In business as in life, our mistakes are our best teachers. And when a client makes a mistake, it can work in defence of professional translators.
Last autumn, a friend of mine lost a bid to another translator who could allegedly provide the same quality of work for a much lower price. Understandably, my friend was not amused; she was also sceptical as to the quality the other provider would actually supply – we (colleagues) all were. Last spring, the client contacted her and meekly enquired whether she would be available at short notice to edit the translation as the quality wasn’t there, after all. Luckily for them, she was, so she was hired to rectify the mistranslations, restore the omissions, etc.
My friend is still miffed. I see such anecdotes as blessings in disguise.
A few years ago, after using a translation agency and being told that the translation provided had been checked 3 times, a client contacted me to fix the many imperfections still remaining, which I did to her satisfaction. A few months later, she called me again, in a bit of a panic at 4.50pm on a Friday. This time, they had used an independent translator directly (why not me, I wondered) who had delivered some incomprehensible nonsense worthy of Google Translate or some translation program of sort. (After spending my weekend fighting with the mess, I promised myself that this would be the first and last time I would ever touched a machine translation!) Once again, the client was grateful for my good work and for rescuing the project in the nick of time. She then asked: “Do you only correct translations or do you translate, too?” – * Sigh at both ends of the phone*. Since then, she has been one of my most faithful clients.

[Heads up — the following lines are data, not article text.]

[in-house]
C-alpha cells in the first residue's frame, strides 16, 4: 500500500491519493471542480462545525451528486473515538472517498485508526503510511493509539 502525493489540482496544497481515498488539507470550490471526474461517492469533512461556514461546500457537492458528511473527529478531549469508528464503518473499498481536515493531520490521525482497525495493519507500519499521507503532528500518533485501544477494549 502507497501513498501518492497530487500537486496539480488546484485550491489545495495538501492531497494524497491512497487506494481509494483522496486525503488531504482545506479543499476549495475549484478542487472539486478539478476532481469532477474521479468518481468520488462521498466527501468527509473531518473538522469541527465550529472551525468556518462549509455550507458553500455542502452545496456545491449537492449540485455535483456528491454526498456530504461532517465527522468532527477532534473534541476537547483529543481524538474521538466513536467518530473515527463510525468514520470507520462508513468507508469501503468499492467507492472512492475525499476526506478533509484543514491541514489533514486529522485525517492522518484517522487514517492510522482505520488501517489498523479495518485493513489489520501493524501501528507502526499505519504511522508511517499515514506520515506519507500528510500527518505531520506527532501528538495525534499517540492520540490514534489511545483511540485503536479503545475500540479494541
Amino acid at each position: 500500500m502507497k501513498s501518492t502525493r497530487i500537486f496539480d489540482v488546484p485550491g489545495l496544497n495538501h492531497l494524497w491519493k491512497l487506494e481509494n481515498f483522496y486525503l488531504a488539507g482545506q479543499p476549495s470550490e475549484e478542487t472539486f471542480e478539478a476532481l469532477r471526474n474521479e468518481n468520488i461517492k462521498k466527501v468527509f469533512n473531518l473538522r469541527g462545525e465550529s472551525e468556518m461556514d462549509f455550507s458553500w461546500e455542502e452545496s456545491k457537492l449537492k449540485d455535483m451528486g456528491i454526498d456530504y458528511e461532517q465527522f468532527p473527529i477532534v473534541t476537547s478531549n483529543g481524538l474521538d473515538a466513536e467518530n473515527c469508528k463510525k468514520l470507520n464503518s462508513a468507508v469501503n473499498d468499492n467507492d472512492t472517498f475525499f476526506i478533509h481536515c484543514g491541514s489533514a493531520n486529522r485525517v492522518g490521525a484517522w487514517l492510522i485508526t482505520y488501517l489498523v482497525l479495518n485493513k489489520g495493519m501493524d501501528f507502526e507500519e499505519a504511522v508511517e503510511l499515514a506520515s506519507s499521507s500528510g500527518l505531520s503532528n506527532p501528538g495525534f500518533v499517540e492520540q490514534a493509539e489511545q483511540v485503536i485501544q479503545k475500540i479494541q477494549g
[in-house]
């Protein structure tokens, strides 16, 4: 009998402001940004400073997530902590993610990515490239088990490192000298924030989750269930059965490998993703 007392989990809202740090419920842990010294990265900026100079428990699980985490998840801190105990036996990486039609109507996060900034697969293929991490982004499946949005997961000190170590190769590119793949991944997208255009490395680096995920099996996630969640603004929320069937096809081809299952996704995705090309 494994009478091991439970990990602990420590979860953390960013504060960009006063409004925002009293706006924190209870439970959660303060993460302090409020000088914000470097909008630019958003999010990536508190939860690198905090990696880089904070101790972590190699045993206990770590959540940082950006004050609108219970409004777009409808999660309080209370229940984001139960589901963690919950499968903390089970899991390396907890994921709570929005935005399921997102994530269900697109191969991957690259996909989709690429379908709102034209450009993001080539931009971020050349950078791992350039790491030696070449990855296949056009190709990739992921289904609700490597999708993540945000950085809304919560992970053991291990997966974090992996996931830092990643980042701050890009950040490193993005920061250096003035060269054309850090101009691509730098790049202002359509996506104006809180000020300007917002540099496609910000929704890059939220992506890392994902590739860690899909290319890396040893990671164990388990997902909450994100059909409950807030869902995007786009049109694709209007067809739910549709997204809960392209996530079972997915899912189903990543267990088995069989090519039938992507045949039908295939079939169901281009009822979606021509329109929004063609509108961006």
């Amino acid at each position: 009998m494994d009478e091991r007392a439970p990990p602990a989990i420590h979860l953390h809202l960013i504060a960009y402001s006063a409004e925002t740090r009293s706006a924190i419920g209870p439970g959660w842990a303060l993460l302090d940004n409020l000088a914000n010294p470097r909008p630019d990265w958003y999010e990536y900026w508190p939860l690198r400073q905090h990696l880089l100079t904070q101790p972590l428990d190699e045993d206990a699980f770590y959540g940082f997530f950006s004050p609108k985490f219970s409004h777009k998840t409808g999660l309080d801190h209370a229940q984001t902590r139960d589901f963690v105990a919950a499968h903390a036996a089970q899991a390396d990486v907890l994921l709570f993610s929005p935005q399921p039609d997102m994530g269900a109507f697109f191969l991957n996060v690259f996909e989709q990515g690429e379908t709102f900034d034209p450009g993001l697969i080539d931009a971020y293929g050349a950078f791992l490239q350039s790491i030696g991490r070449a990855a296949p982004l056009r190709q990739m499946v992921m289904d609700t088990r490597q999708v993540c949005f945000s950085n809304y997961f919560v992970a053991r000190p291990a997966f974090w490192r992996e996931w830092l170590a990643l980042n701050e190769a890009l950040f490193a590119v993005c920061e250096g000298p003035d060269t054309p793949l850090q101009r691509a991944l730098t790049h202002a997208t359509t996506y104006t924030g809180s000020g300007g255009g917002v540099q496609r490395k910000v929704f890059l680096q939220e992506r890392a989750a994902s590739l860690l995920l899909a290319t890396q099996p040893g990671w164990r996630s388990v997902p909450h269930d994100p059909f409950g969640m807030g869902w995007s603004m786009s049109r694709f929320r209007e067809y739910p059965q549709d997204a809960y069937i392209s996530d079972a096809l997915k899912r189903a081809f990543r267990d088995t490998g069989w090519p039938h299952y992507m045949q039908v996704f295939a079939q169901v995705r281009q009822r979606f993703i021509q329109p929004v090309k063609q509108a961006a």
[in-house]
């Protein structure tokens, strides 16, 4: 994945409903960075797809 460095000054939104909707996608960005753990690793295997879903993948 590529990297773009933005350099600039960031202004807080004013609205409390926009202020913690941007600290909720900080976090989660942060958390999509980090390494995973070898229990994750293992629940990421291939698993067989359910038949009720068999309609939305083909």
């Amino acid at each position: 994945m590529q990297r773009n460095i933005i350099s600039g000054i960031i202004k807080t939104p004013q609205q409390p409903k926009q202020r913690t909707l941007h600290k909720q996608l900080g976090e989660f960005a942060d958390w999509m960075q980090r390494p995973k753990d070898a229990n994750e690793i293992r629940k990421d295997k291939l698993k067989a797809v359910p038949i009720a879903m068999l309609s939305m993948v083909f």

Rather than get frustrated at clients’ mistakes, I see the positive outcome: such situations educate people (the hard way, unfortunately) about the skills required for translation and they bring professional translators the most trusting and long-standing clients as these will not risk getting burnt again.